Check out these new acquisitions at the National Museum of American History Library!
You’ll never look at barbecue the same after reading Savage Barbecue: race, culture, and the invention of America’s first food. However, it is meant in a good, feed-your-mind way. As guessed from its self-explanatory title, this book examines the racial and cultural context throughout barbecue’s history from when Columbus first arrived in the Americas to the early 20th century. Illustrations pertaining to barbecue throughout the centuries are also featured through the book.
Warnes, Andrew. Savage Barbecue: race, culture, and the invention of America’s first food. Athens, GA: University of Georgia Press, 2008.
Harper's Weekly, 1864, General Grant receiving his commission as Lieutenant-General from President Lincoln
Think you know everything about Abraham Lincoln? Think again. Known for being the 16th President of the United States, Abraham Lincoln is little known for being an inventor. In , Lincoln the Inventor, Lincoln’s mechanical inclinations throughout his life are examined and the complete story behind Lincoln’s patented invention, “a device to buoy vessels over shoals,” is revealed. Also contained within this book are appendixes featuring reprints Lincoln’s patent papers and drafts of his first and second lectures on discoveries and inventions. Incidentally, Lincoln’s Patent Model is featured in the exhibit Abraham Lincoln: An Extraordinary Life at the National Museum of American History.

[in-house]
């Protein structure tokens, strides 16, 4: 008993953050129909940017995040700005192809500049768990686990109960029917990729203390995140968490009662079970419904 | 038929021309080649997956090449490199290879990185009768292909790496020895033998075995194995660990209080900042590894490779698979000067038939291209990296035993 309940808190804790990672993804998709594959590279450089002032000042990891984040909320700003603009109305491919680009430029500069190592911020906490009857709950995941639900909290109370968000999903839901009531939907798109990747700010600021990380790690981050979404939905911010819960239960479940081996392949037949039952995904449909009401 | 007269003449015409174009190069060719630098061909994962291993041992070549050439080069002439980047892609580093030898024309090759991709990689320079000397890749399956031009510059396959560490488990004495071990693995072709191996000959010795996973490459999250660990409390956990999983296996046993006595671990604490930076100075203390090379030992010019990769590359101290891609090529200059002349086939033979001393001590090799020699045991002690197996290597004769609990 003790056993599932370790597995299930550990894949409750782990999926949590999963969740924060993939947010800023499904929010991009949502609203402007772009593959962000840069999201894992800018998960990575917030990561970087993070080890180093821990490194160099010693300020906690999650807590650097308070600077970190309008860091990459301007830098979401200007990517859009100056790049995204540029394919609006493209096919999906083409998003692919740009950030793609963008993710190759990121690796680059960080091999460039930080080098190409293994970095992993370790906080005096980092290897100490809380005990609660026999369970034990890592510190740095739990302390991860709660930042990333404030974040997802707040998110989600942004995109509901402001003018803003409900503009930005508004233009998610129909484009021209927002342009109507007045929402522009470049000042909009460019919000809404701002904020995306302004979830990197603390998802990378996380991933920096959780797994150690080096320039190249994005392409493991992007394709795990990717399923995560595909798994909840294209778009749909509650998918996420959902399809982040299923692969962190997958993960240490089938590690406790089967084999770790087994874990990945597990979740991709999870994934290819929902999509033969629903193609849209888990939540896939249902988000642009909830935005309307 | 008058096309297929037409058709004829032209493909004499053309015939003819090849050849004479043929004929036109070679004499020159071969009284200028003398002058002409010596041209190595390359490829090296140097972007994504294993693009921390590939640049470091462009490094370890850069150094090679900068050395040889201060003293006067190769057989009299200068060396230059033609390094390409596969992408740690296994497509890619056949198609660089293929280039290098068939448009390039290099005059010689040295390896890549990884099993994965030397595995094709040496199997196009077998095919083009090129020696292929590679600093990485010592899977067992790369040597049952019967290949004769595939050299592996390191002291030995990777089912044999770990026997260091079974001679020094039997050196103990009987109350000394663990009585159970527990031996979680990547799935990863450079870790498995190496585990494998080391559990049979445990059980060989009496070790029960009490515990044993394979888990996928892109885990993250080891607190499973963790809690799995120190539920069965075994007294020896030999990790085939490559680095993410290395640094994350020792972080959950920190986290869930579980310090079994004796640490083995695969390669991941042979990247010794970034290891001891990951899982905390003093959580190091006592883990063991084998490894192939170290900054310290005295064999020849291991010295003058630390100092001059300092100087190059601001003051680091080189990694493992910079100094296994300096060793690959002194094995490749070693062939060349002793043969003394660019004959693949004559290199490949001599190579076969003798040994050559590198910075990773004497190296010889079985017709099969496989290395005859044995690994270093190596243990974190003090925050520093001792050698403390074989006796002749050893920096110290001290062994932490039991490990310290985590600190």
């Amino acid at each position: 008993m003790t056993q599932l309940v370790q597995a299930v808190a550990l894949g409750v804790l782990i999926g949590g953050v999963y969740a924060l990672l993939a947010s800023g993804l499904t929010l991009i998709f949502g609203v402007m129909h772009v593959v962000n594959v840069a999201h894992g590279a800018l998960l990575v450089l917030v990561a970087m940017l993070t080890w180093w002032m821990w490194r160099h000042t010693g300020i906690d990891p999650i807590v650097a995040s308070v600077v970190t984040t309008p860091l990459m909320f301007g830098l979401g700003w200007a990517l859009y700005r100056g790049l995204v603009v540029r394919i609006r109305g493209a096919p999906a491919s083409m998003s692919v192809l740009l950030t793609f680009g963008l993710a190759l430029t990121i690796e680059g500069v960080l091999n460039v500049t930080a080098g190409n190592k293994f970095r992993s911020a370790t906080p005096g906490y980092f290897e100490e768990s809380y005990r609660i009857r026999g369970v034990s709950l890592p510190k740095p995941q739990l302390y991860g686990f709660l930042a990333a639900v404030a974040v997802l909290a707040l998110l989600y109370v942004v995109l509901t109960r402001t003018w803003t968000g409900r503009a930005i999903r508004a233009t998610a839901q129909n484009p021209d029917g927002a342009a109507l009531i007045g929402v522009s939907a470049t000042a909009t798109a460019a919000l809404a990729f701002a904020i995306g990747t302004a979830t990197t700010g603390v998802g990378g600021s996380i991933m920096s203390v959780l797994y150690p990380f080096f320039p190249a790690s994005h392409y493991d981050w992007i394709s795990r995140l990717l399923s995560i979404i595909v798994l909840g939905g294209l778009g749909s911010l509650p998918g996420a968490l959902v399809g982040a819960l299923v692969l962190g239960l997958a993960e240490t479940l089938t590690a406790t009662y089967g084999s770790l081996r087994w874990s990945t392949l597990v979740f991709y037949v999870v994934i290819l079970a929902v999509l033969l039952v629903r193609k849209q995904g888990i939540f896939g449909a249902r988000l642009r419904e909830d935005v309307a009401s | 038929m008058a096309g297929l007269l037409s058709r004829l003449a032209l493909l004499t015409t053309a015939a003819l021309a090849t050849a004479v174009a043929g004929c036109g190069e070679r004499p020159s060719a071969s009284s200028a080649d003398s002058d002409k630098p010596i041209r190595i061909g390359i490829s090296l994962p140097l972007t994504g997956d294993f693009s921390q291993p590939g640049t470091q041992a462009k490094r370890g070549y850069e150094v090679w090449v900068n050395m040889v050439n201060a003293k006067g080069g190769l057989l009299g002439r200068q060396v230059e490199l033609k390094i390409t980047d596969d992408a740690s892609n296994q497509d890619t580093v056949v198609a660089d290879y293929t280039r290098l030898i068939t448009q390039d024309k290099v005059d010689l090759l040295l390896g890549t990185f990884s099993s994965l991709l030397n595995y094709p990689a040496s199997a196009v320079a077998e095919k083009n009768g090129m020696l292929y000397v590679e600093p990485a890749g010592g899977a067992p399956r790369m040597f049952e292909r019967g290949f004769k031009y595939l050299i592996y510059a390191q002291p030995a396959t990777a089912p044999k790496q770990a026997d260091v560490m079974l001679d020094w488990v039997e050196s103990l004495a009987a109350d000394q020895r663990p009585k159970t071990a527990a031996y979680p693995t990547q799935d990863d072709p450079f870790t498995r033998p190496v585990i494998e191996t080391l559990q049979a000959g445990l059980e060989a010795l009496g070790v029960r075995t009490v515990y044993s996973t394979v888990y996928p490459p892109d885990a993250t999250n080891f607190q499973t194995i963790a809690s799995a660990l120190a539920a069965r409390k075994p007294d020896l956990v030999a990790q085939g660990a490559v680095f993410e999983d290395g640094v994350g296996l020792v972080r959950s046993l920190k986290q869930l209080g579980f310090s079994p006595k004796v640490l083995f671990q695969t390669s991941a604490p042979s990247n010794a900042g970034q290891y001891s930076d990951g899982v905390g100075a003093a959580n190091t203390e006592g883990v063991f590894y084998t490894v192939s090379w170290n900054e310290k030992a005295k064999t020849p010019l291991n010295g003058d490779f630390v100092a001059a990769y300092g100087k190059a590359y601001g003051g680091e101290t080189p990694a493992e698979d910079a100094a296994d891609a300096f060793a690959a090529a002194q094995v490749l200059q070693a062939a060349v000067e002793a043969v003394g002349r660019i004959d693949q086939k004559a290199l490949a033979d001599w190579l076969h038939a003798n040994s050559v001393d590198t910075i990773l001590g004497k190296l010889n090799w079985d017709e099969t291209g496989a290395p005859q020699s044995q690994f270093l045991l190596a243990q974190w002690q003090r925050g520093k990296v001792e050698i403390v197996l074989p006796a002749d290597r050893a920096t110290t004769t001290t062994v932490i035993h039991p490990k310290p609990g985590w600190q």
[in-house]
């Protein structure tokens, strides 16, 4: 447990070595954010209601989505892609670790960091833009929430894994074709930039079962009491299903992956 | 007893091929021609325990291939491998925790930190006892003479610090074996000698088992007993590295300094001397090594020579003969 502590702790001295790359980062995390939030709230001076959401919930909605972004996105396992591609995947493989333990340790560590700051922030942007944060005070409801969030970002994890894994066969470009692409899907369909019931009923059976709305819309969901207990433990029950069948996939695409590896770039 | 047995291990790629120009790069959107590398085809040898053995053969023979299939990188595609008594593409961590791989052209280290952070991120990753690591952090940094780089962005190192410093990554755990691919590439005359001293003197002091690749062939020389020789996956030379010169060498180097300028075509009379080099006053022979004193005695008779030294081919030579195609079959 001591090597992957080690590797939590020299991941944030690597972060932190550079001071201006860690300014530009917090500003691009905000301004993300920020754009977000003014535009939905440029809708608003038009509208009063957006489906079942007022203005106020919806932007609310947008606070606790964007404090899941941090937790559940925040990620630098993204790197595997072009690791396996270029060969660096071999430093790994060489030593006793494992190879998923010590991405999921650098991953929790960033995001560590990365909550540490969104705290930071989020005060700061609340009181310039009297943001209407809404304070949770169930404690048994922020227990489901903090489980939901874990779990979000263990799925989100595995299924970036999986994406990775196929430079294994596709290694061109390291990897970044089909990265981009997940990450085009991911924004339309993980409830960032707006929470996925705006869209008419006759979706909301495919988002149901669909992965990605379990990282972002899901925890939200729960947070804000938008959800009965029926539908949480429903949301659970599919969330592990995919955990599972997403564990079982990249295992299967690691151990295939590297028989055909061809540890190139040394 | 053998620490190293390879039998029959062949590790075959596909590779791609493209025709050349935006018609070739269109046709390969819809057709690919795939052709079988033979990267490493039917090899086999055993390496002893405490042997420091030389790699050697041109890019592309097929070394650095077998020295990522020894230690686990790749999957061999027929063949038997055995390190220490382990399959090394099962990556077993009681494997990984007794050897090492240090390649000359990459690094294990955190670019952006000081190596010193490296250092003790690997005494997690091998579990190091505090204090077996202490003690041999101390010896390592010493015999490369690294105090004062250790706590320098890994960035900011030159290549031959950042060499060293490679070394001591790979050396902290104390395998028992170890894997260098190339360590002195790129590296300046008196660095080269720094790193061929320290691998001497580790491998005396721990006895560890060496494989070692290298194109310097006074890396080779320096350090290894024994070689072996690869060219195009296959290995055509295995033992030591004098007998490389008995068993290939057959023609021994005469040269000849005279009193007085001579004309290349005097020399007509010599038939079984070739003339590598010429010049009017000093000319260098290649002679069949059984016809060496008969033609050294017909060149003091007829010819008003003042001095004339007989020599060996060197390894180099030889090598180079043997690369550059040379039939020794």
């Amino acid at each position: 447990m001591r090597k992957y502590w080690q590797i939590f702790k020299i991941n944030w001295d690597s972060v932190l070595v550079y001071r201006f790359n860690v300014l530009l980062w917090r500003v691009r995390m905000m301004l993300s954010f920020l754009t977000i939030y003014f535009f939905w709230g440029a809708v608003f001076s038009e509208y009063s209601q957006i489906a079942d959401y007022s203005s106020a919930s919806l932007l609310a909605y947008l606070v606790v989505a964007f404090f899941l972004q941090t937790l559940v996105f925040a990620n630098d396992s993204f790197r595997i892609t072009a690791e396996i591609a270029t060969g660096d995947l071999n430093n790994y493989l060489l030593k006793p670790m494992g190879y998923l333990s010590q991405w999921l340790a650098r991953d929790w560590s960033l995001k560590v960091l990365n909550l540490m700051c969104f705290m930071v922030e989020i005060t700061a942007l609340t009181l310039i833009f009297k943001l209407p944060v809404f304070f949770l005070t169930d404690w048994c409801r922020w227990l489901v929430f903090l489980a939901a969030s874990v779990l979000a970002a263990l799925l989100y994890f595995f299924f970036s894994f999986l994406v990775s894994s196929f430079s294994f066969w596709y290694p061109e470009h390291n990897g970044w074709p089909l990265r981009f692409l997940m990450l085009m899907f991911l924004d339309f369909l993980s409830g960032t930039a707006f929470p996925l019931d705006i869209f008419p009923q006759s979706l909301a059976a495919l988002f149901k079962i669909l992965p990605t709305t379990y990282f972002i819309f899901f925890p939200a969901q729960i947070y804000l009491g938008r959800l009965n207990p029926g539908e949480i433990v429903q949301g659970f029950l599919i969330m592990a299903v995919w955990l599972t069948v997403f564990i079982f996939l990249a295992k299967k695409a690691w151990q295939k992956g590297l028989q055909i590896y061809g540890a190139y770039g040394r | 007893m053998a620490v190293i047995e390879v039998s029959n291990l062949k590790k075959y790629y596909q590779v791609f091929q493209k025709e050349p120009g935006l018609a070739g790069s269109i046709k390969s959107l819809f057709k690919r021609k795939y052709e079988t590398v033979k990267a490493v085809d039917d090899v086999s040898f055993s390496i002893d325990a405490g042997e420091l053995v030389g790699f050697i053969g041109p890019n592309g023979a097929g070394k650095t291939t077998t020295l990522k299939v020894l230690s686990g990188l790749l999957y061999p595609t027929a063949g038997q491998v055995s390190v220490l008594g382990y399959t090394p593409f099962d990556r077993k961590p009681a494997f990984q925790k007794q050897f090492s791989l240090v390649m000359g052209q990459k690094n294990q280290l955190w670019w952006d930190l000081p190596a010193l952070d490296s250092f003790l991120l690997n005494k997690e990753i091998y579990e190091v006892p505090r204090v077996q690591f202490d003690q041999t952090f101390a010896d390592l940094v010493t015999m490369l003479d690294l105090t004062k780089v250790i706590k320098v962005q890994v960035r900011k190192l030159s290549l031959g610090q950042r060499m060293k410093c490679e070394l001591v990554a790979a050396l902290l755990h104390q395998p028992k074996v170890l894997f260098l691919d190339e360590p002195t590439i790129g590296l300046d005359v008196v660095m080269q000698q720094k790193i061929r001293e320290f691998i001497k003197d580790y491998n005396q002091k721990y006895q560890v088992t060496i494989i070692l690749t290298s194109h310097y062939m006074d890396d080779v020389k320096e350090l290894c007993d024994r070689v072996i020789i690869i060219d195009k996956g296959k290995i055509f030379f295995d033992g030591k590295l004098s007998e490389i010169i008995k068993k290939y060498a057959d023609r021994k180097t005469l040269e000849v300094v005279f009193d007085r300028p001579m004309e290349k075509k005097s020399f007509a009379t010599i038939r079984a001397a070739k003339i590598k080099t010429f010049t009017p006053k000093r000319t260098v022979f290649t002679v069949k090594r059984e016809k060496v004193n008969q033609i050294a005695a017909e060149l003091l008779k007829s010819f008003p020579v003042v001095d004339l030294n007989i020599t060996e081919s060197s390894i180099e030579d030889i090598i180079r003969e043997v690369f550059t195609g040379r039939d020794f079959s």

Emerson, Jason. Lincoln the Inventor. Carbondale, IL: Southern Illinois University Press, 2009.
Continue to nourish your mind with some Chocolate: History, Culture, and Heritage. This book features fifty-six in-depth scholarly chapters focusing on the history of chocolate’s — and cacao’s — mostly in the Americas and a small amount in Europe and Asia from pre-Columbian to Civil War eras. As explored in these chapters, chocolate is present in many historical aspects of culture, faith, and every-day life such as business, education, and medicine. If you’re craving for more chocolate-related scholarship and feel inspired, the fifty-sixth chapter gives suggestions for further potential research areas in chocolate. Yum.
Grivetti, Louis. Chocolate: History, Culture, and Heritage. Hoboken, NJ: John Wiley & Sons, Inc, 2009.
Interested in transportation-related history after seeing the America on the Move exhibit at the National Museum of American History? Check out Eat my dust: early women motorists before it speeds away. Learn about women’s history through personal stories of women from the United States, Britain, and Australia during the early days of motoring—think 1880s—until 1930s. By pursuing their love of cars, these women challenged societal norms and paved progress for women. An included “Essay on Sources” gives a wonderful source of its own for further readings about women and transportation.
Clarsen, Georgine. Eat my dust: early women motorists. Baltimore, MD: The Johns Hopkins University Press, 2008.
—by Mary Jinglewski